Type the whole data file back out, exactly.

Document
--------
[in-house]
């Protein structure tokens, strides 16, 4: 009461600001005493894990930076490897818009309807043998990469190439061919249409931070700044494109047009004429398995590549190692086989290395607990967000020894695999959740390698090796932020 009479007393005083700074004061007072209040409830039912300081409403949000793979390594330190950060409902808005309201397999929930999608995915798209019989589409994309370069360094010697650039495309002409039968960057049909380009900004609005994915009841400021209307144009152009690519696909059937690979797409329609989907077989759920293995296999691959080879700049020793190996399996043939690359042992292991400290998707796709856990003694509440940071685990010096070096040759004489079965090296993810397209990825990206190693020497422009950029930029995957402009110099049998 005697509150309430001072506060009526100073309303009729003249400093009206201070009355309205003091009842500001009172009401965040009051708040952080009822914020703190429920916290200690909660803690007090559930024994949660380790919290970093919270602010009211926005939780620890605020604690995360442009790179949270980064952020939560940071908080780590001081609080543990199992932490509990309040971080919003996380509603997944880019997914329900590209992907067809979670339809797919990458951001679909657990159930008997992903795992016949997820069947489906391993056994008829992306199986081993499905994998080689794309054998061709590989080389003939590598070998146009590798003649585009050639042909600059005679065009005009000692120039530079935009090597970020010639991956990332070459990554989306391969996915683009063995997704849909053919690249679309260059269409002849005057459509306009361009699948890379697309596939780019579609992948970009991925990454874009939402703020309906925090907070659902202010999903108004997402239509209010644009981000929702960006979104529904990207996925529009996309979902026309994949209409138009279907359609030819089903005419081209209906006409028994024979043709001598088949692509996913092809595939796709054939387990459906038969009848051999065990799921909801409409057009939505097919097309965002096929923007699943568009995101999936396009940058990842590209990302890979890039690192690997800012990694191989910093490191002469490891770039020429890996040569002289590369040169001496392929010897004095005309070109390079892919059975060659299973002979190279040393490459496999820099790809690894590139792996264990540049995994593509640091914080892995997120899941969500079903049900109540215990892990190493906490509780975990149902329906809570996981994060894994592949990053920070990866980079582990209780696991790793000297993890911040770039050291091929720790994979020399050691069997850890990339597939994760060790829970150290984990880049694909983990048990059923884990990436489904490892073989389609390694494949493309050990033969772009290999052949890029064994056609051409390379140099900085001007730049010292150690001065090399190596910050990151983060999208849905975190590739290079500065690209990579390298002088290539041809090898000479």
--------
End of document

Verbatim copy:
[in-house]
């Protein structure tokens, strides 16, 4: 009461600001005493894990930076490897818009309807043998990469190439061919249409931070700044494109047009004429398995590549190692086989290395607990967000020894695999959740390698090796932020 009479007393005083700074004061007072209040409830039912300081409403949000793979390594330190950060409902808005309201397999929930999608995915798209019989589409994309370069360094010697650039495309002409039968960057049909380009900004609005994915009841400021209307144009152009690519696909059937690979797409329609989907077989759920293995296999691959080879700049020793190996399996043939690359042992292991400290998707796709856990003694509440940071685990010096070096040759004489079965090296993810397209990825990206190693020497422009950029930029995957402009110099049998 005697509150309430001072506060009526100073309303009729003249400093009206201070009355309205003091009842500001009172009401965040009051708040952080009822914020703190429920916290200690909660803690007090559930024994949660380790919290970093919270602010009211926005939780620890605020604690995360442009790179949270980064952020939560940071908080780590001081609080543990199992932490509990309040971080919003996380509603997944880019997914329900590209992907067809979670339809797919990458951001679909657990159930008997992903795992016949997820069947489906391993056994008829992306199986081993499905994998080689794309054998061709590989080389003939590598070998146009590798003649585009050639042909600059005679065009005009000692120039530079935009090597970020010639991956990332070459990554989306391969996915683009063995997704849909053919690249679309260059269409002849005057459509306009361009699948890379697309596939780019579609992948970009991925990454874009939402703020309906925090907070659902202010999903108004997402239509209010644009981000929702960006979104529904990207996925529009996309979902026309994949209409138009279907359609030819089903005419081209209906006409028994024979043709001598088949692509996913092809595939796709054939387990459906038969009848051999065990799921909801409409057009939505097919097309965002096929923007699943568009995101999936396009940058990842590209990302890979890039690192690997800012990694191989910093490191002469490891770039020429890996040569002289590369040169001496392929010897004095005309070109390079892919059975060659299973002979190279040393490459496999820099790809690894590139792996264990540049995994593509640091914080892995997120899941969500079903049900109540215990892990190493906490509780975990149902329906809570996981994060894994592949990053920070990866980079582990209780696991790793000297993890911040770039050291091929720790994979020399050691069997850890990339597939994760060790829970150290984990880049694909983990048990059923884990990436489904490892073989389609390694494949493309050990033969772009290999052949890029064994056609051409390379140099900085001007730049010292150690001065090399190596910050990151983060999208849905975190590739290079500065690209990579390298002088290539041809090898000479």